There is this place in D.C. which has a “Latin Night” where I go every now and then which is known to play Cuban music, and to which I had not been for quite some time, as I had been extremely busy with school work (I’m a Ph.D. student at the University of Maryland). So when the semester ended and I was finally free to go out and dance, one of the first things I did was go back to this place in D.C. I was ready to dance all night.

I only stayed there for an hour, tops.

It was not that the place was overcrowded, or that the music was bad. And it definitely was not because there was not anyone to dance with.

I had to leave, within the hour or so of being there, because I had barely danced with anyone.

It wasn’t for lack of asking, mind you. The first thing I did when I got there was go straight to the first woman I saw who was not dancing and ask her out to dance. Her response was a shake of her head, a dismissive wave of her hand. A minute later, I got it: her boyfriend (or husband) returned with the drinks. He had been at the bar, getting them, while she waited—which had coincided with the moment I had arrived there, seen her, and come up to her. I had come across this type of couple before. “The exclusives,” I call them. That is, couples who do not dance with anyone else but each other. And dance with each other they did. The whole time I was there.

Next song, I came up to two girls. One by one, I asked them to dance. One by one, they said “No.” My guess is that neither one of them wanted to leave the other one alone and bored while the other one was having fun. Later, I saw both of them dancing with other people during the same song.

Couple of songs later, I asked another woman to dance. She literally stared at me from head to toe, apparently did not like what she saw, and said, “No, thanks.”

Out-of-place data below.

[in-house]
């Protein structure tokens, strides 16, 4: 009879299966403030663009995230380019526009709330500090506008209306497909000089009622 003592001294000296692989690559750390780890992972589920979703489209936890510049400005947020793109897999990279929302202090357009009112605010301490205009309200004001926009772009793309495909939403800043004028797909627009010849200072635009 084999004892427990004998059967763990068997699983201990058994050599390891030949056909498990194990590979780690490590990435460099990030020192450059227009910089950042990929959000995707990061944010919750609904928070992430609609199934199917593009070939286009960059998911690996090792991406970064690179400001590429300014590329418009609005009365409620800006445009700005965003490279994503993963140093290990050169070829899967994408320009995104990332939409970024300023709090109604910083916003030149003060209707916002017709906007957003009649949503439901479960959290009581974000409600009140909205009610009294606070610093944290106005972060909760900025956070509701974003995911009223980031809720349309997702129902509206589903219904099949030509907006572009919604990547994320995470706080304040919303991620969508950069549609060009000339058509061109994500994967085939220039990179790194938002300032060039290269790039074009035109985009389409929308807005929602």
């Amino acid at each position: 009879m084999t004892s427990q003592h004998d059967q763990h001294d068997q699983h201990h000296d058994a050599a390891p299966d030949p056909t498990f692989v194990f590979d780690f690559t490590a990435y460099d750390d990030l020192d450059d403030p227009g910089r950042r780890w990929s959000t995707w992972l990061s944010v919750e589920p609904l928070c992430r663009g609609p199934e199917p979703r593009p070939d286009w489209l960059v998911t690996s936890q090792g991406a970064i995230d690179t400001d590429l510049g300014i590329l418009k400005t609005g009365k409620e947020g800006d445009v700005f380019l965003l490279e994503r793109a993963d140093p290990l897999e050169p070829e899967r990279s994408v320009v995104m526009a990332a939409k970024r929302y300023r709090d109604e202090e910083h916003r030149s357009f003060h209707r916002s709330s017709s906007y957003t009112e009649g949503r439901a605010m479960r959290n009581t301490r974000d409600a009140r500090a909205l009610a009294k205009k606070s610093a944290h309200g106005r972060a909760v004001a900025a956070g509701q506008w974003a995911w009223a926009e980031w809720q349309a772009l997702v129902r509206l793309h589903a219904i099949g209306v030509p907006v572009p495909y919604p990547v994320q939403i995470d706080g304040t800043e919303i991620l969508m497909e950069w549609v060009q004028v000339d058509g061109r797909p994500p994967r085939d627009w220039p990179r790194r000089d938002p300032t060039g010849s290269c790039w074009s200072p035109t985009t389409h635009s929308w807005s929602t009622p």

In the same vein, another girl rejected my invitation to dance, only to accept it from another guy less than a minute later.

One girl, clearly a complete beginner, was too shy to even attempt to dance, even after I said I didn’t mind at all that she did not know how to dance. She assured me that she was content watching other people—including the friend she had come with—dance.

Then there was the wife with the jealous husband. She actually told me she wasn’t allowed to dance with other people, then nodded toward the husband, who was coming back from what I presume was the restroom and who, in turn, gave me a pretty nasty look as he took his place next to his wife and quickly and protectively slung his arm around her shoulders.

The list could go on—and does, but I’m choosing not to continue. I am sure you have a list of your own, based on your own encounters (I’m speaking to both women and men here).

So an hour or so later, I left the place, pissed off to no end, not because I had been rejected so many times, but because I had barely gotten to dance. After a three-month hiatus and endless hours of academic research, I had really been looking forward to dancing, and to dance was all I had wanted. Yet dancing had been the least thing I had done that night.

Undeterred by the events of the previous night, the following night I went to a salsa social—yes, I dance salsa, too—and boy, was that a completely different experience. Every girl I asked to dance said “Yes”—and with a smile, to boot. Finally, I was dancing—not casino, but I was dancing nonetheless. I had so much fun during the time I was there, I completely forgot about the horrible experience that had been the night before. It was only during the drive back home, once the salsa social was over, that I began giving it some thought. Specifically, I thought about how this experience could have played out for someone who was a beginner and was just starting to go out to dance.